• Discussion: The best way for you to make important decisions is calmly and soundly. Getting prepared before discussion by writing down key points and using them as a guide will help keep emotions in check. Going to a psychologist can also help you to reach decisions about important things without any conflict.
A happy women shaking hands

Can you date another person while the divorce is going on?

There is no law that prohibits you from dating someone else while your divorce is being finalised. However, it is advisable to wait to date until after your divorce has finalised. A relationship can affect the legal proceedings and if you have moved in with your new partner, the court may decide that you need less financial assistance. The issue of parental custody may also be affected by your relationship.

What to think about after your divorce has been finalised?

1. Finding a new home

Filing for divorce means you have to justify 12 months of separation from your spouse. Your entire life is uprooted when you file for divorce and even more so after the divorce has been finalised. Your children, assets, money, and even the family pet is in danger of being taken away from you. But the one thing you often don’t consider parting from is your home.

In such cases, you are often left without a roof over your head with minimum options to choose from. If you need help in finding yourself a new home or renting one until you can buy one, here is an article that can choose the perfect one.

2. Filling a home with essentials

After securing a new home, the next step is building a life back up. Filling your home with items and redecorating may be the last thing you will want to do after being divorced. You may be filled with dread thinking about all the items you'll need... from cutlery to furniture, appliances, and décor. You can ask for help from your loved ones. And, you can read our great advice on furnishing your home from scratch.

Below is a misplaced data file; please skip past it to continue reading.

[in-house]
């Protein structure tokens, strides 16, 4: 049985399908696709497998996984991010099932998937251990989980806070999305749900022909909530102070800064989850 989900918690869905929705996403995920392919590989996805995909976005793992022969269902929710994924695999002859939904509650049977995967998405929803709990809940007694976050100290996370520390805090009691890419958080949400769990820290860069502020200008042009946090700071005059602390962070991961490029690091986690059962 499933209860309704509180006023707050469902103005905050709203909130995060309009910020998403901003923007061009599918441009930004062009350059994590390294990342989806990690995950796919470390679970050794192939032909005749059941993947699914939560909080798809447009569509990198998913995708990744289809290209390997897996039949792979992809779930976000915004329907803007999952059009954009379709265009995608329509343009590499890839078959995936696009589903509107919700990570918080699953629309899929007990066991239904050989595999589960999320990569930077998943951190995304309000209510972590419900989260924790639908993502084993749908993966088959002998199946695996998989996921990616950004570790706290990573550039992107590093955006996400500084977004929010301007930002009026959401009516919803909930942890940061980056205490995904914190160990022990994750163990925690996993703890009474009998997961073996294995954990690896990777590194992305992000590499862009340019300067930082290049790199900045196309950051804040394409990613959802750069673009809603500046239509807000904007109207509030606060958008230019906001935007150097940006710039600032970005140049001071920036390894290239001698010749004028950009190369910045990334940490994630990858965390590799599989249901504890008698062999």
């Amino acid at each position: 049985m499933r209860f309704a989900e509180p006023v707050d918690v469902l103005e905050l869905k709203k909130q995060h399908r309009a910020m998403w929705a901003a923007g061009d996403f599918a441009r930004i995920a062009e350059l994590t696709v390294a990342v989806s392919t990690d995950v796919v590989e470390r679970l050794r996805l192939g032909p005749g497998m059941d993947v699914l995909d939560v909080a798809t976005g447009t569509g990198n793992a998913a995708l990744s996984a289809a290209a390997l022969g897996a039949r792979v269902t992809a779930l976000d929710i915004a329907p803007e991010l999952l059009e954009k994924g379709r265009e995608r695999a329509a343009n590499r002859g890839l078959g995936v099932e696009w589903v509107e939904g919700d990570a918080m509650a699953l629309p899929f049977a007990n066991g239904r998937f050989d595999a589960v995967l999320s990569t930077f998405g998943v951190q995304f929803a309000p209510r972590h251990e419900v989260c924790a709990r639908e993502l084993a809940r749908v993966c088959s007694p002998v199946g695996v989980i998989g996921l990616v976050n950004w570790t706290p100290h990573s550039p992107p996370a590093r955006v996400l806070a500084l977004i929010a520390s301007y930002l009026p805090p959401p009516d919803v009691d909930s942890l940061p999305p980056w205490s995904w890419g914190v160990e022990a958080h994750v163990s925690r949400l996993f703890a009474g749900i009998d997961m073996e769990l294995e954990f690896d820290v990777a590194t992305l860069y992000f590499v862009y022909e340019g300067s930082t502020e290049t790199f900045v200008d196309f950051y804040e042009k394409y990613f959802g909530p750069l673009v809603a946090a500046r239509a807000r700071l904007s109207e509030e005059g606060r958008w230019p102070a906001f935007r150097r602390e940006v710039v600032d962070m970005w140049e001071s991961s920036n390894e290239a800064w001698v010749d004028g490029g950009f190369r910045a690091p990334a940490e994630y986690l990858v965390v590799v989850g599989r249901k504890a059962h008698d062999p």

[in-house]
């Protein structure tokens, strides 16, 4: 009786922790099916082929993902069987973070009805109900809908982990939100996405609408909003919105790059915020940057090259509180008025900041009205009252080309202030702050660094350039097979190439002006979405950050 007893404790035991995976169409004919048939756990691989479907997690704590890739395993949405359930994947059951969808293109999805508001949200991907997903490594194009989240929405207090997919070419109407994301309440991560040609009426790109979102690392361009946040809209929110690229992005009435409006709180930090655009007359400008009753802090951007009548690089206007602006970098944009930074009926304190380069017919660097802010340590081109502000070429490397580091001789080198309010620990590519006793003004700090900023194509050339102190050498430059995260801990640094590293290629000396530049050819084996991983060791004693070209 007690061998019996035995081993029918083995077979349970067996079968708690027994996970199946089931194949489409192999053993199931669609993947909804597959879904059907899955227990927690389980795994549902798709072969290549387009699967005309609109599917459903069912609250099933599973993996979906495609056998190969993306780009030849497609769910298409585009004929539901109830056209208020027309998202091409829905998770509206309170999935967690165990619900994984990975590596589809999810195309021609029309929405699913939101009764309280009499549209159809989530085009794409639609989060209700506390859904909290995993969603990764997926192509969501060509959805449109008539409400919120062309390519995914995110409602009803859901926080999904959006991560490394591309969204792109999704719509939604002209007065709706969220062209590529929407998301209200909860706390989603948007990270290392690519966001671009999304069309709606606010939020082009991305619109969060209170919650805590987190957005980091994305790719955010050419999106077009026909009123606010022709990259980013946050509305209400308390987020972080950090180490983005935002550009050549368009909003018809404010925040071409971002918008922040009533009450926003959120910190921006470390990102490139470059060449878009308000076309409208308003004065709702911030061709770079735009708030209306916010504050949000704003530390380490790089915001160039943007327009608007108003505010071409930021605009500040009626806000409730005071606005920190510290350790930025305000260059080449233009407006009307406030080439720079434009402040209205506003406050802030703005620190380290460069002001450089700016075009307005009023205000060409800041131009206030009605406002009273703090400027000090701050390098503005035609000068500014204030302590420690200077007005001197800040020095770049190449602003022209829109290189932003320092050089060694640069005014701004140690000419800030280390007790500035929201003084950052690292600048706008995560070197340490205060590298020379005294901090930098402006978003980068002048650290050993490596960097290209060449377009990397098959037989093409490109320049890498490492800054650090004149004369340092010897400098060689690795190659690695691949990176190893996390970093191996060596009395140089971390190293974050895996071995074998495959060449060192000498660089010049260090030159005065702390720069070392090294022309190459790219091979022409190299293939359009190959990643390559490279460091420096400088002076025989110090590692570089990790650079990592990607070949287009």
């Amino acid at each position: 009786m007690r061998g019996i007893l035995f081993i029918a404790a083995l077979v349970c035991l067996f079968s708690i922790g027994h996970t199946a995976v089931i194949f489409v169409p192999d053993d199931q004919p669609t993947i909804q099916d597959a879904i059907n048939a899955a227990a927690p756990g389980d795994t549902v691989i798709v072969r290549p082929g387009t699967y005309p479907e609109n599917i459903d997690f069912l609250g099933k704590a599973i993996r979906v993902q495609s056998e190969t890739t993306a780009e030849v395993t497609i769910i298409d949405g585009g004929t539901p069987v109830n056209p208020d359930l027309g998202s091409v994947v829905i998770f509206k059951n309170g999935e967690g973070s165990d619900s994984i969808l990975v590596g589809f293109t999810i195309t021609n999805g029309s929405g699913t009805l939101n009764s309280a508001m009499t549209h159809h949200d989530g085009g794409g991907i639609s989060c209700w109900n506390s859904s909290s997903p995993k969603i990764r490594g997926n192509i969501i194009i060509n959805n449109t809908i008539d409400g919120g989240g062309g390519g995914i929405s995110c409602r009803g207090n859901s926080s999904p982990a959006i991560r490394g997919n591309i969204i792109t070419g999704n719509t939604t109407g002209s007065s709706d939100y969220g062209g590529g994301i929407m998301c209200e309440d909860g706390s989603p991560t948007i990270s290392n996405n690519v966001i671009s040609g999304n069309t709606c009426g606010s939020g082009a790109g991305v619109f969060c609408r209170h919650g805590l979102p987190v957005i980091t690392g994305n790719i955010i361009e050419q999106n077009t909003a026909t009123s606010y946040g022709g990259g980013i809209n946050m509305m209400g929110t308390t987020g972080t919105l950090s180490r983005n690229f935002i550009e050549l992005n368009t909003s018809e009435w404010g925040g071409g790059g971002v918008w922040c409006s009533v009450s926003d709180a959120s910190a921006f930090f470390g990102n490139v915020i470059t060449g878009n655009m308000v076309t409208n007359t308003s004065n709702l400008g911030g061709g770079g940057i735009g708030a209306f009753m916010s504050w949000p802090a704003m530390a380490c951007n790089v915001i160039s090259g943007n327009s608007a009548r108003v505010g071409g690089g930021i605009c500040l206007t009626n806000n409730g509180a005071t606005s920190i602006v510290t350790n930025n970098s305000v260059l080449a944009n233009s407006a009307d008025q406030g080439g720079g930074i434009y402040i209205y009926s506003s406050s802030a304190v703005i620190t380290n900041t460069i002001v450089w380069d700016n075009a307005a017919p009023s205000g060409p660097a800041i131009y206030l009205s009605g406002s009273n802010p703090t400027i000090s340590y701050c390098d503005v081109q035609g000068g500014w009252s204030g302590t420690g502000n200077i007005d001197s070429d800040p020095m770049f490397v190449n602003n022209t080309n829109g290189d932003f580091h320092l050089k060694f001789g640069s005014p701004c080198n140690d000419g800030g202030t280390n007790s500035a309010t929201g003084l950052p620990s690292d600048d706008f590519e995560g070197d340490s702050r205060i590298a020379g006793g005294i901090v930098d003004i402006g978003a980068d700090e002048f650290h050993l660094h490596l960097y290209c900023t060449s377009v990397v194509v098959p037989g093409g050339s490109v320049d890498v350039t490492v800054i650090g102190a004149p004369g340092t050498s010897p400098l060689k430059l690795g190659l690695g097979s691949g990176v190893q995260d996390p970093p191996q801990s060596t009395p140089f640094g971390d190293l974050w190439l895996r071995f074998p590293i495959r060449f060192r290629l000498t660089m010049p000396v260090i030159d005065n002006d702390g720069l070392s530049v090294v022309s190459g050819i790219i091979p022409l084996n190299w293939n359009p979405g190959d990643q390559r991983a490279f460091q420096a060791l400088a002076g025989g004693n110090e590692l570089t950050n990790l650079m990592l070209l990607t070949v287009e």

3. Getting in shape

Focusing on your health and wellbeing is key when going through a divorce and beyond. With so much changing around you, healthy routines will keep consistency in your life.

Working out in a gym you are comfortable with, one that you like, and one that is close to your home is a great idea. It is a good way to focus on your health whilst giving you the opportunity to meet new people. We have our list of everything you need to know about gym memberships and ways to apply to gyms near you.

4. Romance scams to stay away from

If you are left in a vulnerable spot after a divorce, you may feel alone. It can be tempting to quickly move on by going either on a blind date or out with someone you met online. But staying cautious of such people and protecting yourself from further harm is also crucial. We have a comprehensive article on what to avoid when venturing into the world of online dating.

Final word

Divorce is a long process for everyone involved including the families. It is important to know as many details as you can about the laws concerning divorce, separation, and asset distribution in Australia. If you think you cannot deal with it yourself, there is always the option of hiring a lawyer to help you through the process. And after your divorce has finalised, feel free to seek help from family and friends in building a new life for yourself.